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Pulitzer Prize winner dies in Franklin Co.

April 12, 1999|By DON AINES

CHAMBERSBURG, Pa. - Robert V. Cox, a small town newspaper reporter who earned journalism's highest honor, died Monday in Chambersburg at the age of 72.

Cox, of 114 Cameo Drive, Fayetteville, Pa., won the 1967 Pulitzer Prize for Local General Spot News Reporting for his coverage of the "Mountain Man" sniper, William D. Hollenbaugh, who kidnapped a teenager and killed an FBI agent before he was gunned down at the end of the largest manhunt in Pennsylvania History.

"The first story I wrote about it was about two paragraphs. Nobody was killed. Nobody was hit," Cox said in a 1989 interview. That was in April 1964 when a gunman wearing a Halloween mask fired shots into the home of a 51-year-old widow.

There were similar attacks over the next two years, including a man whose leg was shot off and a woman who was shot and raped. Even though the attacks occurred in Huntingdon County, Cox, a reporter for the Public Opinion in Franklin County, spent his free time interviewing victims and residents there.

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The case gained national attention on May 11, 1966, when a masked gunman kidnapped Peggy Sue Bradnick, 17, at a school bus stop. Six days later, FBI agent Terry Anderson was killed by a shotgun blast during a search near Burnt Cabins in Fulton County.

The next day Hollenbaugh wounded a deputy sheriff and tried to escape the ring of police, FBI agents and National Guardsmen by taking him hostage. Hollenbaugh was shot and killed when he tried to get through a roadblock with Bradnick and the deputy.

"You'd go up to the top of the mountain at night and it looked like New York City," Cox said of the massive manhunt.

In 1977 Cox wrote "Deadly Pursuit," an account of the Hollenbaugh case. He and fellow reporter Kenneth L. Peiffer later wrote "Missing Person," about the 1976 kidnapping and murder of Deborah Sue Kline of Waynesboro, Pa.

They worked with psychic Dorothy Allison on the Kline case. Last December Cox and Allison were featured in an episode of the Sci-Fi Channel's "Sightings," profiling the search for Kline's killers.

"He was my confidant. He was like a brother," said Peiffer, now the Franklin County coroner. Both worked for the Public Opinion and later the Record Herald in Waynesboro.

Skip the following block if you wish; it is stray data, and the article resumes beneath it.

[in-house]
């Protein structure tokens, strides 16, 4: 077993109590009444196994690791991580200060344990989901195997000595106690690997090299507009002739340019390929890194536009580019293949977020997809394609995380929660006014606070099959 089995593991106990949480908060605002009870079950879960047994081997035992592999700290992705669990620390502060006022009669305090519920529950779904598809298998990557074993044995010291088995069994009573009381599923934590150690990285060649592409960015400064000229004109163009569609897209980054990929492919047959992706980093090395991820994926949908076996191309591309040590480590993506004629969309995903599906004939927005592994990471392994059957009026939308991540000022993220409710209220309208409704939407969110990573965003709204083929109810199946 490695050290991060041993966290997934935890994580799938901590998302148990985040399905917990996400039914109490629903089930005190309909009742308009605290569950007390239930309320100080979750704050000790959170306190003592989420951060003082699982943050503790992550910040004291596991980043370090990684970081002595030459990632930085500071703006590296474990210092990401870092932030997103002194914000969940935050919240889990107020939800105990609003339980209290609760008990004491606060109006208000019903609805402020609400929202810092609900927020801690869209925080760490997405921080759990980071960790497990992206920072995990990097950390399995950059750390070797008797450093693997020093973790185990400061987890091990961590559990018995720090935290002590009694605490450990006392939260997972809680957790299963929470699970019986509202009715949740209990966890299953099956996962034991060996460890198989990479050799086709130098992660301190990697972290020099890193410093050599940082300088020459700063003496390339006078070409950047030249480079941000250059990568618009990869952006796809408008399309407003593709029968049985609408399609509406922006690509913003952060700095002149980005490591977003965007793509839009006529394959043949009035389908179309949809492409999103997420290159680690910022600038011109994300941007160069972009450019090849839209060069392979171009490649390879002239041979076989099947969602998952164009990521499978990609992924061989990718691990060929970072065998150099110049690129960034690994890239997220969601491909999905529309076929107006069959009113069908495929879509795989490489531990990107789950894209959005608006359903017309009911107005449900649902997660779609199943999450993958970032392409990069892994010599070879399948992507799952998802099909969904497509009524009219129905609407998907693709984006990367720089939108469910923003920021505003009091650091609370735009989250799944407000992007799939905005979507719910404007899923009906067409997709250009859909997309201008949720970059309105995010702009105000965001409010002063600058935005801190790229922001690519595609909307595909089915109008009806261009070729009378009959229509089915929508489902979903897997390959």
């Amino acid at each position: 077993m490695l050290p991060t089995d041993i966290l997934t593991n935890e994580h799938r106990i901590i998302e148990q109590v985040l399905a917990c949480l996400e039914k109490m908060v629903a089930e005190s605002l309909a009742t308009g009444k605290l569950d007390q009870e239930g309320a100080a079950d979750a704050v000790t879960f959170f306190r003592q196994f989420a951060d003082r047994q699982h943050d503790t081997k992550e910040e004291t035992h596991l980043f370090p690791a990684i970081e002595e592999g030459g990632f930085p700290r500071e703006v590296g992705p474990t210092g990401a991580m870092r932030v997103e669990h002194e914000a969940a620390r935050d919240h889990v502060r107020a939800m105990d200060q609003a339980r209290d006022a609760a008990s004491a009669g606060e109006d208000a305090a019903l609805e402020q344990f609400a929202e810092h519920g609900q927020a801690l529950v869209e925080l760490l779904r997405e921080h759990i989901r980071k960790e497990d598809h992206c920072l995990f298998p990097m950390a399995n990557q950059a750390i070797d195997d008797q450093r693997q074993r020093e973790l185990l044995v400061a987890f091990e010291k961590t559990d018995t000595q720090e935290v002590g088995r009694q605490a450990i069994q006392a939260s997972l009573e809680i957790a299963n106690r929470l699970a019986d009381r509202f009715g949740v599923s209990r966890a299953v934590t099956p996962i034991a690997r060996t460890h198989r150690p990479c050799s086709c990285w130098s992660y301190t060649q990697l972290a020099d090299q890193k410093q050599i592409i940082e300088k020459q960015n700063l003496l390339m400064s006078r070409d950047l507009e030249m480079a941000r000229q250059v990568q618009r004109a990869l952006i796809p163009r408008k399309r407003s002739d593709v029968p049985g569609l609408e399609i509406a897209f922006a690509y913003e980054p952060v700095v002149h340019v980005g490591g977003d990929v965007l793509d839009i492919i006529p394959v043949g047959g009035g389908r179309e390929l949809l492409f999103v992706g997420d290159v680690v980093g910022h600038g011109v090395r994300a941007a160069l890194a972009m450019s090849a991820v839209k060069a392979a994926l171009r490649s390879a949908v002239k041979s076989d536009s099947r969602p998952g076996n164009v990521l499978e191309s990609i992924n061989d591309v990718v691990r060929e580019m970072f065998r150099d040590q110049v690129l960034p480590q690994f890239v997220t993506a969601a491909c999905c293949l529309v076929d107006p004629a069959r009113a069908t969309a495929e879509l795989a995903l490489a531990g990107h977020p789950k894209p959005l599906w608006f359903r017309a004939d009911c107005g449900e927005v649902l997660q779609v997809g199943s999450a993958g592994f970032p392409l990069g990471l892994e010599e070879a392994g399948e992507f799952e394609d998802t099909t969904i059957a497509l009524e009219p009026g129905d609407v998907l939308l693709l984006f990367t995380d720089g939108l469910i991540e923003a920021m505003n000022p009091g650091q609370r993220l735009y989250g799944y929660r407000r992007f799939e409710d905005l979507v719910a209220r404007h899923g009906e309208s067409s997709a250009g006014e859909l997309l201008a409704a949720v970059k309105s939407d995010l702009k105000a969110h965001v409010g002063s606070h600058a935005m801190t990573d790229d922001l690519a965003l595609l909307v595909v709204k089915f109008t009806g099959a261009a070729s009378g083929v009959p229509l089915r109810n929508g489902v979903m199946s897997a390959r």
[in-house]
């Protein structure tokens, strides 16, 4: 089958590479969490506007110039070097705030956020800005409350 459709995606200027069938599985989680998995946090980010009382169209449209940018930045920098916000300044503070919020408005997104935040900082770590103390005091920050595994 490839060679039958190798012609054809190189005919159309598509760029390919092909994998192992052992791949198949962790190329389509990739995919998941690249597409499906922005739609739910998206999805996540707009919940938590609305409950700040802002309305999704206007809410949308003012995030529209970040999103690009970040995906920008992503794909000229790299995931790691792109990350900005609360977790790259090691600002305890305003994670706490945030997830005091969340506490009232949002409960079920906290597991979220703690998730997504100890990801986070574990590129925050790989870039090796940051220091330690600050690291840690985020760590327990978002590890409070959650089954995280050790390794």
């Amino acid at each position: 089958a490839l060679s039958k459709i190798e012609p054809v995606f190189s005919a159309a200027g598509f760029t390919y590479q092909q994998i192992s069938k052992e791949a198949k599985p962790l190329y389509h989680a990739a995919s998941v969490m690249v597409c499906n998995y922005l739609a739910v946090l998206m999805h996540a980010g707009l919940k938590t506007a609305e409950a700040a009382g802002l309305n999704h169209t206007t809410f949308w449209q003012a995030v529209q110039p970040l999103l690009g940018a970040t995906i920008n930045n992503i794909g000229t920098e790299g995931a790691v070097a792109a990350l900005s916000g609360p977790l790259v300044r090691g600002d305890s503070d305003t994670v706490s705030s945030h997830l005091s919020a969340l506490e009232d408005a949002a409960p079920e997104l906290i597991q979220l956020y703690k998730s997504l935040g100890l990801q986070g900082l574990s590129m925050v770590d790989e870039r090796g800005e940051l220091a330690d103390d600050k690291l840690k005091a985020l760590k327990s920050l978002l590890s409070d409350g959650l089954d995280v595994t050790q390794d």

"It's the end of an era," Peiffer said.

Teletype machines, manual typewriters and old-fashioned leg work were the standard technologies of newsrooms when Cox became a reporter at the age of 30. When he retired in 1989 he said money and a chance to get out of the office motivated him to leave jobs at Knouse Foods and Chambersburg's gas and electric department.

"He was a consummate journalist and teacher. ... I always admired the relationship he and Ken were able to build with the police and coroner," Record Herald Editor Sue Hadden said Monday. She first met him as a young reporter in 1972 and remembered his taste for ribald stories from his years working the police beat.

Hadden called him "a reporter out of central casting." With rolled up sleeves, loosened tie, a pencil behind his ear and a cigarette dangling from his lip, Cox looked the part.

"Bob was the father-friend in the newsroom you could always turn to," Record Herald Assistant Editor Shawn Hardy said.

"He really wasn't out to make a name for himself. He just wanted to support his family and do a good job," said Public Opinion Editorial Page Editor Kathy Leedy. Cox was an assistant editor at the Record Herald when she got her first full-time reporting job.

While the Pulitzer Prize brought him jobs offers from several major newspapers and an appearance on the old game show "To Tell the Truth," Cox chose to remain in his hometown, according to Martha, his wife of 49 years.

"He didn't like a lot of fuss over things like that," she said.

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